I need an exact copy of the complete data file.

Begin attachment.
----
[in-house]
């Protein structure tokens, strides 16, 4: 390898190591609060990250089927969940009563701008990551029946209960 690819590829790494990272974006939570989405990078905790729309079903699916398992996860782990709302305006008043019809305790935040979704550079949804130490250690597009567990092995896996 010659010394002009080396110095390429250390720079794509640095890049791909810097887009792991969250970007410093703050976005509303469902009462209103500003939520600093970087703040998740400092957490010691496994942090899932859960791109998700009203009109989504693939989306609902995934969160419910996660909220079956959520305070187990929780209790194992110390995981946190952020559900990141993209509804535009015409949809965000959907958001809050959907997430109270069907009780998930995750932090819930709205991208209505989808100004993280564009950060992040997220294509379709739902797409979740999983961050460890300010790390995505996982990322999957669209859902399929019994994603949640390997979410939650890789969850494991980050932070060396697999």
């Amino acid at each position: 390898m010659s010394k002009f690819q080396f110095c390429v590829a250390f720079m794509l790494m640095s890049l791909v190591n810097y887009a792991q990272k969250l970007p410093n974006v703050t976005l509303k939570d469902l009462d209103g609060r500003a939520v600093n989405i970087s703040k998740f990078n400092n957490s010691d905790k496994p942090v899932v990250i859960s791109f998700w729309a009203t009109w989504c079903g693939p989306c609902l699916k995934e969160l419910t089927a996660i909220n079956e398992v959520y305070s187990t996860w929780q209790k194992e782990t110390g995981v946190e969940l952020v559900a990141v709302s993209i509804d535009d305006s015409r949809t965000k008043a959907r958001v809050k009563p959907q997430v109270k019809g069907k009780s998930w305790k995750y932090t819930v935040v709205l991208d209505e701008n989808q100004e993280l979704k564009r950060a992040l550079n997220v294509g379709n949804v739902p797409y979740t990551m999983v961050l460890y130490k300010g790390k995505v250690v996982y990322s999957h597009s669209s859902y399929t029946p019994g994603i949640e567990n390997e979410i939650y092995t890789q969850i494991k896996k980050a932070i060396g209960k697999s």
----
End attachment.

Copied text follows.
[in-house]
């Protein structure tokens, strides 16, 4: 390898190591609060990250089927969940009563701008990551029946209960 690819590829790494990272974006939570989405990078905790729309079903699916398992996860782990709302305006008043019809305790935040979704550079949804130490250690597009567990092995896996 010659010394002009080396110095390429250390720079794509640095890049791909810097887009792991969250970007410093703050976005509303469902009462209103500003939520600093970087703040998740400092957490010691496994942090899932859960791109998700009203009109989504693939989306609902995934969160419910996660909220079956959520305070187990929780209790194992110390995981946190952020559900990141993209509804535009015409949809965000959907958001809050959907997430109270069907009780998930995750932090819930709205991208209505989808100004993280564009950060992040997220294509379709739902797409979740999983961050460890300010790390995505996982990322999957669209859902399929019994994603949640390997979410939650890789969850494991980050932070060396697999």
């Amino acid at each position: 390898m010659s010394k002009f690819q080396f110095c390429v590829a250390f720079m794509l790494m640095s890049l791909v190591n810097y887009a792991q990272k969250l970007p410093n974006v703050t976005l509303k939570d469902l009462d209103g609060r500003a939520v600093n989405i970087s703040k998740f990078n400092n957490s010691d905790k496994p942090v899932v990250i859960s791109f998700w729309a009203t009109w989504c079903g693939p989306c609902l699916k995934e969160l419910t089927a996660i909220n079956e398992v959520y305070s187990t996860w929780q209790k194992e782990t110390g995981v946190e969940l952020v559900a990141v709302s993209i509804d535009d305006s015409r949809t965000k008043a959907r958001v809050k009563p959907q997430v109270k019809g069907k009780s998930w305790k995750y932090t819930v935040v709205l991208d209505e701008n989808q100004e993280l979704k564009r950060a992040l550079n997220v294509g379709n949804v739902p797409y979740t990551m999983v961050l460890y130490k300010g790390k995505v250690v996982y990322s999957h597009s669209s859902y399929t029946p019994g994603i949640e567990n390997e979410i939650y092995t890789q969850i494991k896996k980050a932070i060396g209960k697999s």